March 5 Community Update on School Staff Vaccines
Dear Sonoma County School Community,
We would like to share an update on the Sonoma County Office of Education (SCOE’s) efforts to vaccinate school staff.
As with so many things in the age of COVID-19, the vaccination rollout is complicated and subject to changes and setbacks. These delays are disappointing for all of us as we know that getting school employees vaccinated is a top priority in order to safely reopen our schools.
California recently announced that they are transitioning the management of vaccines from county health departments to Blue Shield with a system called MyTurn. The result is a dramatic and sudden change in how vaccines are allocated. Because of this, as well as winter storms in the midwest, the County of Sonoma has received dramatically reduced allocations and is prioritizing second doses over first doses. Therefore, SCOE has not received its requested vaccine supply for the last three weeks.
For the week of March 8, we requested nearly 4,000 vaccines. However, we only received 1,100—the amount needed to provide second doses to those school employees who already received their first dose. Due to these circumstances, we will unfortunately not be able to provide first doses at the SCOE clinic for the week of March 8.
Fortunately, no scheduled appointments were cancelled. Rather, we were able to secure a number of vaccine access codes which allow educators to make an appointment with Kaiser to receive a vaccination. These codes were issued to everyone who had an appointment at our clinic for their first dose of the vaccine.
Additionally, about 1,500 school employees across five school districts in the Santa Rosa area were provided vaccine signup codes to use in the state’s MyTurn system, thanks to the advocacy of Santa Rosa City Schools and Sen. Mike McGuire as well as SCOE’s efforts to lay the groundwork to use the MyTurn system. These elementary school employees were selected because they were next in line in SCOE’s vaccine priority (Group B).
Another 150 Petaluma-area staff are being vaccinated this weekend through Kaiser-Petaluma. These staff were chosen both because of the local partnership with the Kaiser-Petaluma and because Petaluma-area staff were scheduled to receive vaccines next week (Group C - our current area of concentration). We will continue to work with school districts, health agencies, and lawmakers to identify opportunities like this to secure vaccines.
We were authorized by the County of Sonoma to begin giving vaccines on Monday, Feb. 8. As of Friday, March 5, the SCOE clinic has administered 4,200 vaccines. With the support of other local medical providers working alongside the SCOE vaccination clinic, nearly 6,000 Sonoma County educators have been vaccinated in the last three and a half weeks.
Regardless of our successes to date, many educators remain unprotected and would like to be vaccinated. We know the lack of vaccine supply is a bitter disappointment for those elementary school employees yet to be vaccinated through the SCOE clinic.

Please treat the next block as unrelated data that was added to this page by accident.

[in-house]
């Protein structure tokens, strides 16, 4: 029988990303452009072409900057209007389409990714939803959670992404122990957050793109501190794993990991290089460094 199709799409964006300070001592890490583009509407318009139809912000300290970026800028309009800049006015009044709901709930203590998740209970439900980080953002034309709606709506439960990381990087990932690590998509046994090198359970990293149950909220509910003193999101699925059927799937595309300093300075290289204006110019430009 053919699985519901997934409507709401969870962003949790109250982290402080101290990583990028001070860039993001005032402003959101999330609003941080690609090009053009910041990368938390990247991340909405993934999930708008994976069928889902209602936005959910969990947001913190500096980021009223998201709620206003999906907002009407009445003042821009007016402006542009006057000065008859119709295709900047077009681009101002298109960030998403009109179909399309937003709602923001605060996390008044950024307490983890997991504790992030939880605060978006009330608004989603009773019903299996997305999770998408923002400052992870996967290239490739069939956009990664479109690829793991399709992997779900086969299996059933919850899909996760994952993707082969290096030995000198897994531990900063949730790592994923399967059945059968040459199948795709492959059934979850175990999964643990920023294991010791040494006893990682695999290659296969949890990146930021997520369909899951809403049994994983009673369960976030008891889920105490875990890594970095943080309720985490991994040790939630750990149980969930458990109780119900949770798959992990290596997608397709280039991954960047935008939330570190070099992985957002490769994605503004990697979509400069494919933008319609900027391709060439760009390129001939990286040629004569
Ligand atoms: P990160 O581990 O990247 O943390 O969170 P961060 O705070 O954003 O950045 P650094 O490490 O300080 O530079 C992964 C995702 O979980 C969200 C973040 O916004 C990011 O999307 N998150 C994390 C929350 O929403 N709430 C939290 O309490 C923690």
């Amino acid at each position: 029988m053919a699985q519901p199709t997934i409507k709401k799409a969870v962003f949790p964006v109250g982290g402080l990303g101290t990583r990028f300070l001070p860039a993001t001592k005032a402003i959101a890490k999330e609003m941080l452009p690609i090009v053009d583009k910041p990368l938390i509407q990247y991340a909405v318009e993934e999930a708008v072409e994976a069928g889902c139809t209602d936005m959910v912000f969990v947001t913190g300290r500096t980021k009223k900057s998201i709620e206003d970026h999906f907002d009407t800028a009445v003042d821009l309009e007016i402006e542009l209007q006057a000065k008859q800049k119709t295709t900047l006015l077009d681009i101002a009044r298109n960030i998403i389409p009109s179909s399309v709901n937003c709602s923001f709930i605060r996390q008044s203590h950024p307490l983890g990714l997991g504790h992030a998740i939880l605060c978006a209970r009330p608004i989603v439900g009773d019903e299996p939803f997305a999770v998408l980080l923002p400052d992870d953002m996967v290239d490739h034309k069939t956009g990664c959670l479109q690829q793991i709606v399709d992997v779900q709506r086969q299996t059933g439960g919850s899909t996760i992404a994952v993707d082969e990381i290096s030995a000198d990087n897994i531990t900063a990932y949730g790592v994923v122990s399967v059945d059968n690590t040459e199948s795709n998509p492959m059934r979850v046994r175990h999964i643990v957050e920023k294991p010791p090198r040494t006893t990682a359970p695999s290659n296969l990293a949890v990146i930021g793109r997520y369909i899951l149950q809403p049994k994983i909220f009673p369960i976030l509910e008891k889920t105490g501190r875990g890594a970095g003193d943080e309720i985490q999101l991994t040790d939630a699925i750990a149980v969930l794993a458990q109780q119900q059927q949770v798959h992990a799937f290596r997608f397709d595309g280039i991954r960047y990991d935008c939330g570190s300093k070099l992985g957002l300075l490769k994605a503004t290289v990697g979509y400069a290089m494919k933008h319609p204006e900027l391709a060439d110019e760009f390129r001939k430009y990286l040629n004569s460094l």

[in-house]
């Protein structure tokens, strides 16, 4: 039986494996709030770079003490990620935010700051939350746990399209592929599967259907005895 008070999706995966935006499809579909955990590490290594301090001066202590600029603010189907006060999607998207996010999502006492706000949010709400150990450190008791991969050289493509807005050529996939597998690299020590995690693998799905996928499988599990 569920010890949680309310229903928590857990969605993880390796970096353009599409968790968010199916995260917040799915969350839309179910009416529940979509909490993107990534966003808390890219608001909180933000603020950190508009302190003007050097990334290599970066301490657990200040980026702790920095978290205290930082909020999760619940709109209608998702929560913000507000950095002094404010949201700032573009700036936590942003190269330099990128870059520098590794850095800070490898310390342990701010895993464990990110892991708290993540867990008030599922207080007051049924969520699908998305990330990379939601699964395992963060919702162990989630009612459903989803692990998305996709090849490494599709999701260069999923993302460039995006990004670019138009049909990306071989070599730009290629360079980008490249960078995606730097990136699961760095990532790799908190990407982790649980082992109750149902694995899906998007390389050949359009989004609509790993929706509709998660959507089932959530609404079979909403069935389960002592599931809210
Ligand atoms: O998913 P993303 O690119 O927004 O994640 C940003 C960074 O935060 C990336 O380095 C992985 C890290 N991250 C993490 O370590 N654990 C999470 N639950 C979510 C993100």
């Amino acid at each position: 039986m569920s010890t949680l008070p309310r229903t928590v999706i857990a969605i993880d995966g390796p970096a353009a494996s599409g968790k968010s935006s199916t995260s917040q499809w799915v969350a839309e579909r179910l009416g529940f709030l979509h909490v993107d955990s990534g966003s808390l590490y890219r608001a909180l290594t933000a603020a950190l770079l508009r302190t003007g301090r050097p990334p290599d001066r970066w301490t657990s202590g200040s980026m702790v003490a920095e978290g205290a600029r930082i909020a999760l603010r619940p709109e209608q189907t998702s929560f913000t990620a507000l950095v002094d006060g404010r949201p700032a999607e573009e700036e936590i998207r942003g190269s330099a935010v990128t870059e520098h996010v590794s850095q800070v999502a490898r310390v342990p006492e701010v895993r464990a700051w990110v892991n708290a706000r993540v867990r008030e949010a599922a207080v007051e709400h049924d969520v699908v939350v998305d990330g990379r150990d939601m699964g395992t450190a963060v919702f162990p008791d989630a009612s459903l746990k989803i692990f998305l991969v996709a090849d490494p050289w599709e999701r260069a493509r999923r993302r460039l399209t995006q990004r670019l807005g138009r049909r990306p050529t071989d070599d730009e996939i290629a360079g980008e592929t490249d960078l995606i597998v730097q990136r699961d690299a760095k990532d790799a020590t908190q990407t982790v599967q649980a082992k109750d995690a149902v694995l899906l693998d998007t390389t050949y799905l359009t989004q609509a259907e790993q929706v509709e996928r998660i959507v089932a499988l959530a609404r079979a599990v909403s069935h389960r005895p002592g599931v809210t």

Vaccination of elementary school staff follows the completion of our first priority tier—educators over age 70 and anyone serving children in person as of Feb. 8. We set prioritization for elementary school vaccines based on the following factors:
- Clinic capacity - need to start small and scale up
- Virus hotspots within the community
- Socio-economic factors
- Region- focus on vaccinating all schools in a given region together
What is Next for the SCOE Clinic?
We know this news is discouraging, but here is the good news: We have a robust system in place and are ready to begin administering 4,000 doses per week if the supply is provided by the state/Blue Shield. We will be ready to resume vaccinating educators at Rancho Cotate High School as soon as we receive the increased supply of vaccines.
School Staff Do Not Need to Use the SCOE Clinic if They Can Get Vaccinated Sooner Somewhere Else
In the meantime, we have continually encouraged school staff to get vaccinated through other means if options are made available, such as through MyTurn, your healthcare provider, CVS, or a local clinic. In some cases, community health clinics in parts of the county have offered to partner with their local school districts to vaccinate school staff in those areas. This is separate from SCOE and our prioritization, but we encourage and support it. The faster those staff get vaccinated, the faster we can move through our priority tiers.
Thank you for your patience as we work hard to vaccinate all staff as soon as possible. SCOE is the only county office in the state to operate its own vaccine clinic at its own cost, and we are proud of our efforts, which we believe have increased the speed at which school staff can be immunized in our community.
Steven D. Herrington, Ph.D.
Sonoma County Superintendent of Schools
Jeff Harding, Ed.D.
Sonoma County Office of Education Vaccine Coordinator